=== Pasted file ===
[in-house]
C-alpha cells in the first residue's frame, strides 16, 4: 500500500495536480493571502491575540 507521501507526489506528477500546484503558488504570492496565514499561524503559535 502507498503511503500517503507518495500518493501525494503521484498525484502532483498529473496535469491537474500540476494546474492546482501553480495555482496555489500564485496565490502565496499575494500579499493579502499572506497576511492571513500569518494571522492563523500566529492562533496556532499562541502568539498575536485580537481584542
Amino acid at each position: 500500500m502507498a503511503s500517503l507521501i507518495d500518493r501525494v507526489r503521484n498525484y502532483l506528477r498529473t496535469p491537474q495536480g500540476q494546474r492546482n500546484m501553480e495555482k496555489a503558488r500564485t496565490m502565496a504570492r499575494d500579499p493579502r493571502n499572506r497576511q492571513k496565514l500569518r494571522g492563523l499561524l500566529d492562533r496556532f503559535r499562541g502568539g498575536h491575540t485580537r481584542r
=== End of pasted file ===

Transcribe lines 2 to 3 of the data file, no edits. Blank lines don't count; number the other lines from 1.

C-alpha cells in the first residue's frame, strides 16, 4: 500500500495536480493571502491575540 507521501507526489506528477500546484503558488504570492496565514499561524503559535 502507498503511503500517503507518495500518493501525494503521484498525484502532483498529473496535469491537474500540476494546474492546482501553480495555482496555489500564485496565490502565496499575494500579499493579502499572506497576511492571513500569518494571522492563523500566529492562533496556532499562541502568539498575536485580537481584542
Amino acid at each position: 500500500m502507498a503511503s500517503l507521501i507518495d500518493r501525494v507526489r503521484n498525484y502532483l506528477r498529473t496535469p491537474q495536480g500540476q494546474r492546482n500546484m501553480e495555482k496555489a503558488r500564485t496565490m502565496a504570492r499575494d500579499p493579502r493571502n499572506r497576511q492571513k496565514l500569518r494571522g492563523l499561524l500566529d492562533r496556532f503559535r499562541g502568539g498575536h491575540t485580537r481584542r